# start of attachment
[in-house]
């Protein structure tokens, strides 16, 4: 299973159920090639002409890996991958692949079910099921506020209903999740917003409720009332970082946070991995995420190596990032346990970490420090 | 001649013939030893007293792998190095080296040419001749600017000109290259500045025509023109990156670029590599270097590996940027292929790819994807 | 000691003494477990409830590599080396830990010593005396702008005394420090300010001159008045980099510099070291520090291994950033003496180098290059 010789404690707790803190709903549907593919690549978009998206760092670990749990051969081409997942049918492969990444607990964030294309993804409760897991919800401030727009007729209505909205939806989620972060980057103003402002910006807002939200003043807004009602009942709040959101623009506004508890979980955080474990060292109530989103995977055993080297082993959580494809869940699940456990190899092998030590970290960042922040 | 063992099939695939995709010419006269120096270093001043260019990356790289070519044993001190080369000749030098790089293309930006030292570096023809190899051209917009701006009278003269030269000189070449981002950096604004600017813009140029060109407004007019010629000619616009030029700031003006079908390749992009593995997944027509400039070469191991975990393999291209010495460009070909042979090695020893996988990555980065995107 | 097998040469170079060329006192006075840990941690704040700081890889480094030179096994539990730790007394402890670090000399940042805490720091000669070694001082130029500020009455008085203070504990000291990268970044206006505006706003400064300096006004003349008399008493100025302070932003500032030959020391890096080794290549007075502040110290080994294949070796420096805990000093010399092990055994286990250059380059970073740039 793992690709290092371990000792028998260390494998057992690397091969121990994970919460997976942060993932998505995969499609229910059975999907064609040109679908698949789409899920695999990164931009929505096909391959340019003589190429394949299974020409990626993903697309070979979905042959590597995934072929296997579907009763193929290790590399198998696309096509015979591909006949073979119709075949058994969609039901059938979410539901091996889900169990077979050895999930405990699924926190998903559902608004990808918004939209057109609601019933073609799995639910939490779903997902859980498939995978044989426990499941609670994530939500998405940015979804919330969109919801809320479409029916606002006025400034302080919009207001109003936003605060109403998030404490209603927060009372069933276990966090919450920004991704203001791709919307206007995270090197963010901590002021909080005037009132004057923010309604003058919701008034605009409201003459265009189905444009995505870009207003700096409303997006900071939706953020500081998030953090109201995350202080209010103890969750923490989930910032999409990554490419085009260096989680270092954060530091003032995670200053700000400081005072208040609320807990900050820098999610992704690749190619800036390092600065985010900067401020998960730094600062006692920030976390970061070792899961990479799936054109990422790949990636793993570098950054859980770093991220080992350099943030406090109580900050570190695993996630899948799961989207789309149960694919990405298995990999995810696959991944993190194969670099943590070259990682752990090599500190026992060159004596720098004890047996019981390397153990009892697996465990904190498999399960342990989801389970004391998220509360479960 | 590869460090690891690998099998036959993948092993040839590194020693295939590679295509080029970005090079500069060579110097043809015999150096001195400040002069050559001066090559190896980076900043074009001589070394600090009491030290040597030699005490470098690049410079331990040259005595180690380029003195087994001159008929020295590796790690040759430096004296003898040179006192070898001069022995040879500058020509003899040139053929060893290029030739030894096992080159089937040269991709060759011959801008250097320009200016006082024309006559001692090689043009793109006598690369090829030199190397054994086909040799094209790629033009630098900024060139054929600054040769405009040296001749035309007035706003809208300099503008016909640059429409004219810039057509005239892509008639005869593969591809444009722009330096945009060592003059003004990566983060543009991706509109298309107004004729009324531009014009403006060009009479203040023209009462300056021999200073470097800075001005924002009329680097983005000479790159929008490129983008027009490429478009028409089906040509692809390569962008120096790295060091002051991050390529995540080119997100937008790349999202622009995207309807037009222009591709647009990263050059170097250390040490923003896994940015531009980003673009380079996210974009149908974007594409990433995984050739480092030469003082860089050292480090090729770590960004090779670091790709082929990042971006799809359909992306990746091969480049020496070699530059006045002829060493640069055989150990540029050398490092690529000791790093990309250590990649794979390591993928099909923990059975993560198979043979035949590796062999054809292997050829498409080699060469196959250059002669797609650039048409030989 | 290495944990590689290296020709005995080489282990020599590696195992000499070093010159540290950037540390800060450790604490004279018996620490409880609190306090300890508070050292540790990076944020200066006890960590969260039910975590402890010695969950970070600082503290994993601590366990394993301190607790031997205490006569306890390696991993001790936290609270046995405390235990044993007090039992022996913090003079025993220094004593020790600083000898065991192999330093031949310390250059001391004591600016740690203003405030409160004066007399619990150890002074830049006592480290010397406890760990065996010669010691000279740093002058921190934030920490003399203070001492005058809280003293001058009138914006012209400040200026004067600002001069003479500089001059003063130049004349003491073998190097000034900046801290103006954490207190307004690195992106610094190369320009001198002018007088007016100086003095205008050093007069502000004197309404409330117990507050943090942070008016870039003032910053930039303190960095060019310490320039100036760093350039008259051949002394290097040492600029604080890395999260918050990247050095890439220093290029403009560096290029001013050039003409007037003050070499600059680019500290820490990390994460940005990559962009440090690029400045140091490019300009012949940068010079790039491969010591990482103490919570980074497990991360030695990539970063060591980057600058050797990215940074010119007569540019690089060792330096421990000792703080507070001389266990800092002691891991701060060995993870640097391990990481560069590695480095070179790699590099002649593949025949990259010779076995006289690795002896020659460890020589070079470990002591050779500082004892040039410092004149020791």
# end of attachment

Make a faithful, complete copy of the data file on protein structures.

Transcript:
[in-house]
């Protein structure tokens, strides 16, 4: 299973159920090639002409890996991958692949079910099921506020209903999740917003409720009332970082946070991995995420190596990032346990970490420090 | 001649013939030893007293792998190095080296040419001749600017000109290259500045025509023109990156670029590599270097590996940027292929790819994807 | 000691003494477990409830590599080396830990010593005396702008005394420090300010001159008045980099510099070291520090291994950033003496180098290059 010789404690707790803190709903549907593919690549978009998206760092670990749990051969081409997942049918492969990444607990964030294309993804409760897991919800401030727009007729209505909205939806989620972060980057103003402002910006807002939200003043807004009602009942709040959101623009506004508890979980955080474990060292109530989103995977055993080297082993959580494809869940699940456990190899092998030590970290960042922040 | 063992099939695939995709010419006269120096270093001043260019990356790289070519044993001190080369000749030098790089293309930006030292570096023809190899051209917009701006009278003269030269000189070449981002950096604004600017813009140029060109407004007019010629000619616009030029700031003006079908390749992009593995997944027509400039070469191991975990393999291209010495460009070909042979090695020893996988990555980065995107 | 097998040469170079060329006192006075840990941690704040700081890889480094030179096994539990730790007394402890670090000399940042805490720091000669070694001082130029500020009455008085203070504990000291990268970044206006505006706003400064300096006004003349008399008493100025302070932003500032030959020391890096080794290549007075502040110290080994294949070796420096805990000093010399092990055994286990250059380059970073740039 793992690709290092371990000792028998260390494998057992690397091969121990994970919460997976942060993932998505995969499609229910059975999907064609040109679908698949789409899920695999990164931009929505096909391959340019003589190429394949299974020409990626993903697309070979979905042959590597995934072929296997579907009763193929290790590399198998696309096509015979591909006949073979119709075949058994969609039901059938979410539901091996889900169990077979050895999930405990699924926190998903559902608004990808918004939209057109609601019933073609799995639910939490779903997902859980498939995978044989426990499941609670994530939500998405940015979804919330969109919801809320479409029916606002006025400034302080919009207001109003936003605060109403998030404490209603927060009372069933276990966090919450920004991704203001791709919307206007995270090197963010901590002021909080005037009132004057923010309604003058919701008034605009409201003459265009189905444009995505870009207003700096409303997006900071939706953020500081998030953090109201995350202080209010103890969750923490989930910032999409990554490419085009260096989680270092954060530091003032995670200053700000400081005072208040609320807990900050820098999610992704690749190619800036390092600065985010900067401020998960730094600062006692920030976390970061070792899961990479799936054109990422790949990636793993570098950054859980770093991220080992350099943030406090109580900050570190695993996630899948799961989207789309149960694919990405298995990999995810696959991944993190194969670099943590070259990682752990090599500190026992060159004596720098004890047996019981390397153990009892697996465990904190498999399960342990989801389970004391998220509360479960 | 590869460090690891690998099998036959993948092993040839590194020693295939590679295509080029970005090079500069060579110097043809015999150096001195400040002069050559001066090559190896980076900043074009001589070394600090009491030290040597030699005490470098690049410079331990040259005595180690380029003195087994001159008929020295590796790690040759430096004296003898040179006192070898001069022995040879500058020509003899040139053929060893290029030739030894096992080159089937040269991709060759011959801008250097320009200016006082024309006559001692090689043009793109006598690369090829030199190397054994086909040799094209790629033009630098900024060139054929600054040769405009040296001749035309007035706003809208300099503008016909640059429409004219810039057509005239892509008639005869593969591809444009722009330096945009060592003059003004990566983060543009991706509109298309107004004729009324531009014009403006060009009479203040023209009462300056021999200073470097800075001005924002009329680097983005000479790159929008490129983008027009490429478009028409089906040509692809390569962008120096790295060091002051991050390529995540080119997100937008790349999202622009995207309807037009222009591709647009990263050059170097250390040490923003896994940015531009980003673009380079996210974009149908974007594409990433995984050739480092030469003082860089050292480090090729770590960004090779670091790709082929990042971006799809359909992306990746091969480049020496070699530059006045002829060493640069055989150990540029050398490092690529000791790093990309250590990649794979390591993928099909923990059975993560198979043979035949590796062999054809292997050829498409080699060469196959250059002669797609650039048409030989 | 290495944990590689290296020709005995080489282990020599590696195992000499070093010159540290950037540390800060450790604490004279018996620490409880609190306090300890508070050292540790990076944020200066006890960590969260039910975590402890010695969950970070600082503290994993601590366990394993301190607790031997205490006569306890390696991993001790936290609270046995405390235990044993007090039992022996913090003079025993220094004593020790600083000898065991192999330093031949310390250059001391004591600016740690203003405030409160004066007399619990150890002074830049006592480290010397406890760990065996010669010691000279740093002058921190934030920490003399203070001492005058809280003293001058009138914006012209400040200026004067600002001069003479500089001059003063130049004349003491073998190097000034900046801290103006954490207190307004690195992106610094190369320009001198002018007088007016100086003095205008050093007069502000004197309404409330117990507050943090942070008016870039003032910053930039303190960095060019310490320039100036760093350039008259051949002394290097040492600029604080890395999260918050990247050095890439220093290029403009560096290029001013050039003409007037003050070499600059680019500290820490990390994460940005990559962009440090690029400045140091490019300009012949940068010079790039491969010591990482103490919570980074497990991360030695990539970063060591980057600058050797990215940074010119007569540019690089060792330096421990000792703080507070001389266990800092002691891991701060060995993870640097391990990481560069590695480095070179790699590099002649593949025949990259010779076995006289690795002896020659460890020589070079470990002591050779500082004892040039410092004149020791």